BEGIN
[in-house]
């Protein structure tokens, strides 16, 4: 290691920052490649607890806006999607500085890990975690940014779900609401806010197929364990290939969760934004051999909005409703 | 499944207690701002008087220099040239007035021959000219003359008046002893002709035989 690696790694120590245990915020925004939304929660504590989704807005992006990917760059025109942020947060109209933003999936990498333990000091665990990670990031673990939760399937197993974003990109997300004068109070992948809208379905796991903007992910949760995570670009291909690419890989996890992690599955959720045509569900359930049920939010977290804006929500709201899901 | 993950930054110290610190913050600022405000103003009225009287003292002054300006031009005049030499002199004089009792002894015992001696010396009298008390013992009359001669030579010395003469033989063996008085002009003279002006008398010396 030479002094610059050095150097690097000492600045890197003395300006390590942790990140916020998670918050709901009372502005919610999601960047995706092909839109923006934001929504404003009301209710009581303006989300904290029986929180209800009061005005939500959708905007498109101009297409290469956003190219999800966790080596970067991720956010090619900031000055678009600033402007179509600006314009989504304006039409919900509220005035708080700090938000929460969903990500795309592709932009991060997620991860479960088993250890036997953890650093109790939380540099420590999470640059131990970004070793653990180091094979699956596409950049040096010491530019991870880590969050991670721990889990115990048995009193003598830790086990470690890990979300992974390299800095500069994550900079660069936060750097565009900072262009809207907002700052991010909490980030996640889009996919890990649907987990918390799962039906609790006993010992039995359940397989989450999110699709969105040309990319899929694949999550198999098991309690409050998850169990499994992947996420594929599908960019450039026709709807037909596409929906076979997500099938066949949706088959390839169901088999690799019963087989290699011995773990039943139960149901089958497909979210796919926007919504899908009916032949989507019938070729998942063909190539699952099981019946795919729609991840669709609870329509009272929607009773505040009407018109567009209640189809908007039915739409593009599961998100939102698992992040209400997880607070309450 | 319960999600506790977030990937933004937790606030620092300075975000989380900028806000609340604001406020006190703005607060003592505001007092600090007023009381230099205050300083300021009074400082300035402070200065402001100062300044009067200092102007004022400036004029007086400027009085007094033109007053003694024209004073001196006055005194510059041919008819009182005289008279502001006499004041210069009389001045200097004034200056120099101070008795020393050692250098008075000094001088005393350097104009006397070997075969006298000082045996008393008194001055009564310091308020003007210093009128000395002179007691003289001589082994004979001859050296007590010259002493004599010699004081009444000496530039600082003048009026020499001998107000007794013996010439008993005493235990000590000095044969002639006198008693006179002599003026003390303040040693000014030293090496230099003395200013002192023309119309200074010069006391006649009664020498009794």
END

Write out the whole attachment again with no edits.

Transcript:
[in-house]
């Protein structure tokens, strides 16, 4: 290691920052490649607890806006999607500085890990975690940014779900609401806010197929364990290939969760934004051999909005409703 | 499944207690701002008087220099040239007035021959000219003359008046002893002709035989 690696790694120590245990915020925004939304929660504590989704807005992006990917760059025109942020947060109209933003999936990498333990000091665990990670990031673990939760399937197993974003990109997300004068109070992948809208379905796991903007992910949760995570670009291909690419890989996890992690599955959720045509569900359930049920939010977290804006929500709201899901 | 993950930054110290610190913050600022405000103003009225009287003292002054300006031009005049030499002199004089009792002894015992001696010396009298008390013992009359001669030579010395003469033989063996008085002009003279002006008398010396 030479002094610059050095150097690097000492600045890197003395300006390590942790990140916020998670918050709901009372502005919610999601960047995706092909839109923006934001929504404003009301209710009581303006989300904290029986929180209800009061005005939500959708905007498109101009297409290469956003190219999800966790080596970067991720956010090619900031000055678009600033402007179509600006314009989504304006039409919900509220005035708080700090938000929460969903990500795309592709932009991060997620991860479960088993250890036997953890650093109790939380540099420590999470640059131990970004070793653990180091094979699956596409950049040096010491530019991870880590969050991670721990889990115990048995009193003598830790086990470690890990979300992974390299800095500069994550900079660069936060750097565009900072262009809207907002700052991010909490980030996640889009996919890990649907987990918390799962039906609790006993010992039995359940397989989450999110699709969105040309990319899929694949999550198999098991309690409050998850169990499994992947996420594929599908960019450039026709709807037909596409929906076979997500099938066949949706088959390839169901088999690799019963087989290699011995773990039943139960149901089958497909979210796919926007919504899908009916032949989507019938070729998942063909190539699952099981019946795919729609991840669709609870329509009272929607009773505040009407018109567009209640189809908007039915739409593009599961998100939102698992992040209400997880607070309450 | 319960999600506790977030990937933004937790606030620092300075975000989380900028806000609340604001406020006190703005607060003592505001007092600090007023009381230099205050300083300021009074400082300035402070200065402001100062300044009067200092102007004022400036004029007086400027009085007094033109007053003694024209004073001196006055005194510059041919008819009182005289008279502001006499004041210069009389001045200097004034200056120099101070008795020393050692250098008075000094001088005393350097104009006397070997075969006298000082045996008393008194001055009564310091308020003007210093009128000395002179007691003289001589082994004979001859050296007590010259002493004599010699004081009444000496530039600082003048009026020499001998107000007794013996010439008993005493235990000590000095044969002639006198008693006179002599003026003390303040040693000014030293090496230099003395200013002192023309119309200074010069006391006649009664020498009794």